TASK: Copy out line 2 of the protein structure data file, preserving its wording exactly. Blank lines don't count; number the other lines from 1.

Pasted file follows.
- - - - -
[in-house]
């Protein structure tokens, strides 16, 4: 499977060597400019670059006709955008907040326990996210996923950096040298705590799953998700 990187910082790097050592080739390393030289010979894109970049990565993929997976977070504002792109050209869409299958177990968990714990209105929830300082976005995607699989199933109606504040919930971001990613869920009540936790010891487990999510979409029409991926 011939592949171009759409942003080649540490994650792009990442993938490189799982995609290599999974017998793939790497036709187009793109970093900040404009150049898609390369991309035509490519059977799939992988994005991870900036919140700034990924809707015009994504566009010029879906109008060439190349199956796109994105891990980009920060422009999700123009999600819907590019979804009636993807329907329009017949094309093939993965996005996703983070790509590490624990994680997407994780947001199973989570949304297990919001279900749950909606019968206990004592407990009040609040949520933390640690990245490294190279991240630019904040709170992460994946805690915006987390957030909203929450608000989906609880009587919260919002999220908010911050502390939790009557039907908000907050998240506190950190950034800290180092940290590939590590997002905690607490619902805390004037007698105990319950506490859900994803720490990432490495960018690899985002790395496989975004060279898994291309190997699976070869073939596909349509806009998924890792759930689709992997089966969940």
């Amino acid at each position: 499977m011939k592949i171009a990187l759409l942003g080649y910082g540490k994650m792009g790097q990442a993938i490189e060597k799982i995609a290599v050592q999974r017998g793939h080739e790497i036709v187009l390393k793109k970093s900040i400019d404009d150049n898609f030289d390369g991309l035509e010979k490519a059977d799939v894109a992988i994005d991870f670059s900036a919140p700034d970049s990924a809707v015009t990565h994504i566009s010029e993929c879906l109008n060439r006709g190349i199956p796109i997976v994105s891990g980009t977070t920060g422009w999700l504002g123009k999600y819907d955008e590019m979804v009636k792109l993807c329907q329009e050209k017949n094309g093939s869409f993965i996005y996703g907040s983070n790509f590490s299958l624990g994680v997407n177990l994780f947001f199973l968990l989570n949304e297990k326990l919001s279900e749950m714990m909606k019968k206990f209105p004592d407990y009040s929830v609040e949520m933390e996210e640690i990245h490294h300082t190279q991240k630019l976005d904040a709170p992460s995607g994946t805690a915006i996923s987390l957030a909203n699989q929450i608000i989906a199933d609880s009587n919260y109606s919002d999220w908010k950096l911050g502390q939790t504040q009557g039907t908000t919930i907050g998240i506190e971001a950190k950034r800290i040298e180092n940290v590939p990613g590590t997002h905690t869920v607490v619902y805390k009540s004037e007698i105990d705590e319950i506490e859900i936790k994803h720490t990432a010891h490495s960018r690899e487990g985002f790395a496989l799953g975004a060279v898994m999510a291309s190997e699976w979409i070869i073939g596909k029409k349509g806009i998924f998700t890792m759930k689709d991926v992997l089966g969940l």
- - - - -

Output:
């Protein structure tokens, strides 16, 4: 499977060597400019670059006709955008907040326990996210996923950096040298705590799953998700 990187910082790097050592080739390393030289010979894109970049990565993929997976977070504002792109050209869409299958177990968990714990209105929830300082976005995607699989199933109606504040919930971001990613869920009540936790010891487990999510979409029409991926 011939592949171009759409942003080649540490994650792009990442993938490189799982995609290599999974017998793939790497036709187009793109970093900040404009150049898609390369991309035509490519059977799939992988994005991870900036919140700034990924809707015009994504566009010029879906109008060439190349199956796109994105891990980009920060422009999700123009999600819907590019979804009636993807329907329009017949094309093939993965996005996703983070790509590490624990994680997407994780947001199973989570949304297990919001279900749950909606019968206990004592407990009040609040949520933390640690990245490294190279991240630019904040709170992460994946805690915006987390957030909203929450608000989906609880009587919260919002999220908010911050502390939790009557039907908000907050998240506190950190950034800290180092940290590939590590997002905690607490619902805390004037007698105990319950506490859900994803720490990432490495960018690899985002790395496989975004060279898994291309190997699976070869073939596909349509806009998924890792759930689709992997089966969940």